7. The invention as defined in claim 6, wherein said chest strap means includes length adjusting means and wherein said fastener means is adjustable to adjust the position at which said end portions of said shoulder straps are secured to one another whereby the harness may be adjusted to fit persons of different sizes.
8. The backpack harness as defined in claim 1, wherein said shoulder straps each comprise a length of woven belt material.
9. The invention as defined in claim 8, wherein said chest strap means includes length adjusting means and wherein said fastener means is adjustable to adjust the position at which said end portions of said shoulder straps are secured to one another whereby the harness may be adjusted to fit persons of different sizes.
Description
BACKGROUND OF THE INVENTION

1. Field of the Invention

This invention relates to a load carrying harness and more particularly to an improved compact, lightweight, flexible harness useful as a backpacking harness for carrying irregularly shaped articles on a person's back.

2. Description of the Prior Art

The use of backpacking harness has become increasingly popular in recent years, and elaborate equipment has been developed for various uses ranging from the carrying of books by students to camping equipment and supplies by outdoorsman. Such equipment generally has included a rigid frame structure supported on the back by a system of straps extending over the shoulder and around the body of the wearer, with a canvas cover supported on the frame to provide pockets, ties, and the like for containing and carrying articles. It is also known to provide lightweight backpack pouches or knapsacks supported on the back by shoulder straps. Such equipment, however, is relatively bulky, even when formed from the lightweight, high strength synthetic fabric materials now available so that, when empty, the device cannot comfortably be worned under outer clothing or conveniently carried in the pocket. Further, the lightweight knapsack type equipment generally available does not provide for carrying relatively large, irreguarly shaped articles.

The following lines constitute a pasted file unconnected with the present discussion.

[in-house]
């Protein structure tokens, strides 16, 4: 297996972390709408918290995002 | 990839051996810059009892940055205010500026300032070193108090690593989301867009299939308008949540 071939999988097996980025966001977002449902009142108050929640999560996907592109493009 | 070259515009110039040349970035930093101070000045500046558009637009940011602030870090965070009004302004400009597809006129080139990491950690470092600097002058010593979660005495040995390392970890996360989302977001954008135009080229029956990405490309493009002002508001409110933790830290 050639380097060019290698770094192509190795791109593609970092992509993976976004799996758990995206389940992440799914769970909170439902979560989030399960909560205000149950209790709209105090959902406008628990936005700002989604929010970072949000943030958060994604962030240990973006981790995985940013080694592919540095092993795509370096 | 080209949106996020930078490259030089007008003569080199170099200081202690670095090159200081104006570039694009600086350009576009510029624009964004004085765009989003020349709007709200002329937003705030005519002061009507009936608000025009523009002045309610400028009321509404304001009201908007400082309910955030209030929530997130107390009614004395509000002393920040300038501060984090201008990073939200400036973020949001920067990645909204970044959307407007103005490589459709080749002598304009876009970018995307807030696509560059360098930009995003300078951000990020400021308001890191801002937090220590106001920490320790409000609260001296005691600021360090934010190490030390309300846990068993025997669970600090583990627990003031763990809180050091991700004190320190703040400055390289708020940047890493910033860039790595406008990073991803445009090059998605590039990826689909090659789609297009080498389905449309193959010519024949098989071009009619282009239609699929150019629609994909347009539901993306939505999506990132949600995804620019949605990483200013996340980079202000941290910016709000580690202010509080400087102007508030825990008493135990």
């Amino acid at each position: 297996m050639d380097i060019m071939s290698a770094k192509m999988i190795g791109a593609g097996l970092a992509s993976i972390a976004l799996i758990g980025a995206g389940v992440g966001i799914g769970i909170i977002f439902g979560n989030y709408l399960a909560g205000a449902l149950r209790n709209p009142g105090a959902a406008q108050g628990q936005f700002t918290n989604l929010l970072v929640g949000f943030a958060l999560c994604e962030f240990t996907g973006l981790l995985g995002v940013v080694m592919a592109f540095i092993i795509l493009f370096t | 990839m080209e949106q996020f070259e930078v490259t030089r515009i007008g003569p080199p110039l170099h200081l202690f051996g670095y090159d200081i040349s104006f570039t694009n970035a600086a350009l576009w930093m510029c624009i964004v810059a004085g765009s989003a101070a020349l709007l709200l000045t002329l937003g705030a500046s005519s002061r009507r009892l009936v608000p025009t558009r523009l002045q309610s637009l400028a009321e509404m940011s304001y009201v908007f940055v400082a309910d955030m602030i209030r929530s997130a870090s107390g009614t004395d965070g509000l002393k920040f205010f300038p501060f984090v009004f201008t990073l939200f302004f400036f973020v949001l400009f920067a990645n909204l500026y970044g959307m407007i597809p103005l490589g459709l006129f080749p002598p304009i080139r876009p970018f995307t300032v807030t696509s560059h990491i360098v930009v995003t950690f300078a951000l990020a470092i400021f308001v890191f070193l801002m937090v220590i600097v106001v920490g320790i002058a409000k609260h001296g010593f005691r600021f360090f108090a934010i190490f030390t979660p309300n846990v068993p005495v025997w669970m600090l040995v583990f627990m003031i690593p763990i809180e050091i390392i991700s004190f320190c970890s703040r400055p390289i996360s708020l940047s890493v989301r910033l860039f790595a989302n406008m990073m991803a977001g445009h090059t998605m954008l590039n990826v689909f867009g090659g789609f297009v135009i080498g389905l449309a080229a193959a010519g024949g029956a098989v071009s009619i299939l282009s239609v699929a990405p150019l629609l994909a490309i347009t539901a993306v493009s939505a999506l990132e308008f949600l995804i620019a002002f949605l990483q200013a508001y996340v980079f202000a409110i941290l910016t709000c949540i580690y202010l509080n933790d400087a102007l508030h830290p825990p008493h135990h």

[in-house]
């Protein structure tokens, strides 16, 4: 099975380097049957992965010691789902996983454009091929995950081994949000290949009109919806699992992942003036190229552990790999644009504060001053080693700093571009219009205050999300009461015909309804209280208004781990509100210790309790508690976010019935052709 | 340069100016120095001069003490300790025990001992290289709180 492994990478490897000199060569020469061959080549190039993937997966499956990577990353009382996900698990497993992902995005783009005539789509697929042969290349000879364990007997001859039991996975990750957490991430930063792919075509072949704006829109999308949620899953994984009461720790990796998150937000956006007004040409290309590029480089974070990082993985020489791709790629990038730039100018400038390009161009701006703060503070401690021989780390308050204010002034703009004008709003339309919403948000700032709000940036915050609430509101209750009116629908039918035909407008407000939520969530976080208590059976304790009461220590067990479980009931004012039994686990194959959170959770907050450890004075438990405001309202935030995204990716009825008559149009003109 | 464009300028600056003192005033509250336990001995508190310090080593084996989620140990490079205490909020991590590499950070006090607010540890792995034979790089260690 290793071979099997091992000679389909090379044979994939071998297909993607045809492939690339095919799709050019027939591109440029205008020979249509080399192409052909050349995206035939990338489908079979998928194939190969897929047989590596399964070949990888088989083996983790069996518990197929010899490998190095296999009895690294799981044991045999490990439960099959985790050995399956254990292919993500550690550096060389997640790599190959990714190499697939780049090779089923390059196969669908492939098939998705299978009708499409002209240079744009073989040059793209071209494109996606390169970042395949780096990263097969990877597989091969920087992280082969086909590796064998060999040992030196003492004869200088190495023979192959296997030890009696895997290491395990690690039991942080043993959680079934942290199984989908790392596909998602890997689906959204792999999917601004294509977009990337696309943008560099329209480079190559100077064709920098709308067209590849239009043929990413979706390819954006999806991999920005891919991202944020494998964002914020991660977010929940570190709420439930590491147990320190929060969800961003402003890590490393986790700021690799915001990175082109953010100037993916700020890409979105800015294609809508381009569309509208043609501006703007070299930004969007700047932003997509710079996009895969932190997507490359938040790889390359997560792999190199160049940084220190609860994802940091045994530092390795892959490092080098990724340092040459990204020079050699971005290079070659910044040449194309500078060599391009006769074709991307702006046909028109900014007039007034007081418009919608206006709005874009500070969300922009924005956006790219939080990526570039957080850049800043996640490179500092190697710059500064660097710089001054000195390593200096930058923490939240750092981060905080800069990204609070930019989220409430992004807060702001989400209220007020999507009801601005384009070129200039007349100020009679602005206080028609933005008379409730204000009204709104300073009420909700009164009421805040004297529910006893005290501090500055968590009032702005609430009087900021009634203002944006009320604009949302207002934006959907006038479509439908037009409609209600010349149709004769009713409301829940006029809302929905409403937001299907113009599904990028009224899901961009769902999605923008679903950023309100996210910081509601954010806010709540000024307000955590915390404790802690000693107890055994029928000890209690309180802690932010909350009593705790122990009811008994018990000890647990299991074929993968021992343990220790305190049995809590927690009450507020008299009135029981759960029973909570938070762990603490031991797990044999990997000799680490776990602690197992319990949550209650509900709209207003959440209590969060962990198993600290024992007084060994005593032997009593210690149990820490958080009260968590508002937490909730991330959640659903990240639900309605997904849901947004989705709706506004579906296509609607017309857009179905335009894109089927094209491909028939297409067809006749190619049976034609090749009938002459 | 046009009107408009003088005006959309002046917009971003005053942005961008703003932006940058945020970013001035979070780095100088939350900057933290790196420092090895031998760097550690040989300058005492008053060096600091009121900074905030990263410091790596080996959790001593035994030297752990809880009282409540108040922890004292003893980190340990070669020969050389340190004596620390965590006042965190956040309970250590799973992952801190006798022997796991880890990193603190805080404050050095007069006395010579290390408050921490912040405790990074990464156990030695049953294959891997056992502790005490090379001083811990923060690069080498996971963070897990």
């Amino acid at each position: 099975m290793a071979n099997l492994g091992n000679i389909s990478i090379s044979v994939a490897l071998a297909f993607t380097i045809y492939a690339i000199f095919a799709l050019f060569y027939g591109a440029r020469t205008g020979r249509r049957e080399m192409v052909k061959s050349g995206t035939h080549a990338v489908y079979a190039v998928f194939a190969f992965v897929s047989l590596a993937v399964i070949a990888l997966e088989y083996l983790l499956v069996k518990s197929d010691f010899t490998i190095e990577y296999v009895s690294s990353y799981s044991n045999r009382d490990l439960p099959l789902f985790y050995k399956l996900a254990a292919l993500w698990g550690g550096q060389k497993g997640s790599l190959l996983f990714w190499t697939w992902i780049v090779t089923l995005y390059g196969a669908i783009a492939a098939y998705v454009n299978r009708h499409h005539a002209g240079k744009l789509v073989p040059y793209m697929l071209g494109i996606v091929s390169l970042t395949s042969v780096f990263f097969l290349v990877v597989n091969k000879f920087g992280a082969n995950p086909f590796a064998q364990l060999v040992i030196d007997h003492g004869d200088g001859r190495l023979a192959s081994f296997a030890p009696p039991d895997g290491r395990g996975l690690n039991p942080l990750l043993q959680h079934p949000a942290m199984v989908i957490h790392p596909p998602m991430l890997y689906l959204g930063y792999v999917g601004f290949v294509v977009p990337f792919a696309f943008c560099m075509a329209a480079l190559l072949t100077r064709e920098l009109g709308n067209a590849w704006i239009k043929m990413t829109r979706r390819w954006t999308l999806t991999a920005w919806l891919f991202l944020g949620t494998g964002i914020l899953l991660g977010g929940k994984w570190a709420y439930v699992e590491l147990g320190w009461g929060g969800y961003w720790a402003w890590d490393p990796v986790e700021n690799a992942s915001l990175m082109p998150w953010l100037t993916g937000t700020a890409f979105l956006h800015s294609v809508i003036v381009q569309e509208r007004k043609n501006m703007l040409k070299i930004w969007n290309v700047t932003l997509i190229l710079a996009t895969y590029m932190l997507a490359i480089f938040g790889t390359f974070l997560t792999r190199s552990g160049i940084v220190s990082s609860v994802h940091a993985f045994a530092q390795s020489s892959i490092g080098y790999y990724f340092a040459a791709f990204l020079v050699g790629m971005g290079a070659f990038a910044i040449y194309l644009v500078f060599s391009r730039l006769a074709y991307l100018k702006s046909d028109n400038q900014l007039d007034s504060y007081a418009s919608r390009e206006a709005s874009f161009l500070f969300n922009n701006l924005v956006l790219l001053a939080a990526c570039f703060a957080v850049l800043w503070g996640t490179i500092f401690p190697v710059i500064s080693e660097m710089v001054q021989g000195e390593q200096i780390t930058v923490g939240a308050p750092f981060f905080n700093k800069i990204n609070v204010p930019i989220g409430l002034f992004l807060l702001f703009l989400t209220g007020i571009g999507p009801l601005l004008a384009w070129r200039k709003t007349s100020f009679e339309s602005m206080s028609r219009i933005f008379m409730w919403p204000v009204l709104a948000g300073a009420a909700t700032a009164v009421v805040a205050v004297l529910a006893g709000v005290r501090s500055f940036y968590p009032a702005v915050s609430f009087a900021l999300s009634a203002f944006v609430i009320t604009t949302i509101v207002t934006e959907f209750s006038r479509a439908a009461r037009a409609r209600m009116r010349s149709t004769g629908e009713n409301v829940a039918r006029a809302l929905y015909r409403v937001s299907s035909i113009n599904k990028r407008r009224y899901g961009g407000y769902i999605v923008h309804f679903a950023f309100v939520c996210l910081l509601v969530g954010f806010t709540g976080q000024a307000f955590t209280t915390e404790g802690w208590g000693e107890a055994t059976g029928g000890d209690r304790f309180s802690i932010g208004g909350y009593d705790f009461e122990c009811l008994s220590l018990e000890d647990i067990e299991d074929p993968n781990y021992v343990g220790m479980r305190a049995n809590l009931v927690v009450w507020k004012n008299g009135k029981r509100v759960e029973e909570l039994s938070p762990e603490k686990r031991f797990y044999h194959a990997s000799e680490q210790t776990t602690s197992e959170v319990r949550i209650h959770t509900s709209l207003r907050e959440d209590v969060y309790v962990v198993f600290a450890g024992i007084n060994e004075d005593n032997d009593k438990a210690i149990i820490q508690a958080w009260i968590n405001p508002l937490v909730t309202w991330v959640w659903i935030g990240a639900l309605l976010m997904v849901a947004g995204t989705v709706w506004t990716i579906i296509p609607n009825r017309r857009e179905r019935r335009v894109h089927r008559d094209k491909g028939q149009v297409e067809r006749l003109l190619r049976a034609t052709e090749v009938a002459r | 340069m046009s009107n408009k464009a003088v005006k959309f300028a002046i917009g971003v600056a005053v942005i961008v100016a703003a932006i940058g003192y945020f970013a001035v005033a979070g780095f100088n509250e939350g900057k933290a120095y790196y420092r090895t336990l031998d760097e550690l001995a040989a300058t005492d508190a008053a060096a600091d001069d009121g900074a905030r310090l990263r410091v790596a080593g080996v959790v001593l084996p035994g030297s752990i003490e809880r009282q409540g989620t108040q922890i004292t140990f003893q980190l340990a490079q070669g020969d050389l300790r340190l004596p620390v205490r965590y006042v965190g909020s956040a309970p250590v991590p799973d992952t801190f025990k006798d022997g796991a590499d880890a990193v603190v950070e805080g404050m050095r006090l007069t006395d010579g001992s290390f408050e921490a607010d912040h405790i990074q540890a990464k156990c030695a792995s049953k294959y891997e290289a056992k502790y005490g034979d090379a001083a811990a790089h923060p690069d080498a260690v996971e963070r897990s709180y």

Carrying harness is also known which includes flexible shoulder straps employed in combination with a waist-encircleing belt or strap to distribute weight between the shoulders and hips. One such device is illustrated, for example, in U.S. Pat. No. 707,610 which teaches the use of flexible load supporting straps on the belt for carrying loads such as stretchers, with a portion of the load being carried by shoulder straps attached to the belt at points adjacent the load supporting straps.

While the prior art devices of the type described above have generally been useful for their intended purposes, there has remained a need for a compact, lightweight backpack harness for general purpose use in the carrying of relatively light, or irregularly shaped articles. For example, hunters, or hikers on a days outing may require heavy coats in early morning or late afternoon hours which are not needed during the warmer portion of the day. Carrying of such excess clothing, when not being worn, interferes with the free use of a person's hands and it would be convenient to have a means for carrying such articles when needed and which would not interfere with the persons movement or activity when not in use. Accordingly, it is the primary object to the present invention to provide an improved, lightweight, flexible and compact backpack harness.

Another object of the invention is to provide such an improved backpack harness which may be comfortably worn under a coat or jacket when not in use to carry a load, or alternatively can be removed and easily carried in a pocket.

Another object is to provide such an improved backpack harness having means for attaching articles of various shapes thereto for support on the wearers back.

BRIEF DESCRIPTION OF THE DRAWINGS

The foregoing and other objects and advantages of the present invention will be apparent from the detailed description contained herein below, taken in conjunction with the drawings, in which:

FIG. 1 is a front elevation view of the backpack harness according to the present invention shown in the shape taken by the harness when being worn by a person;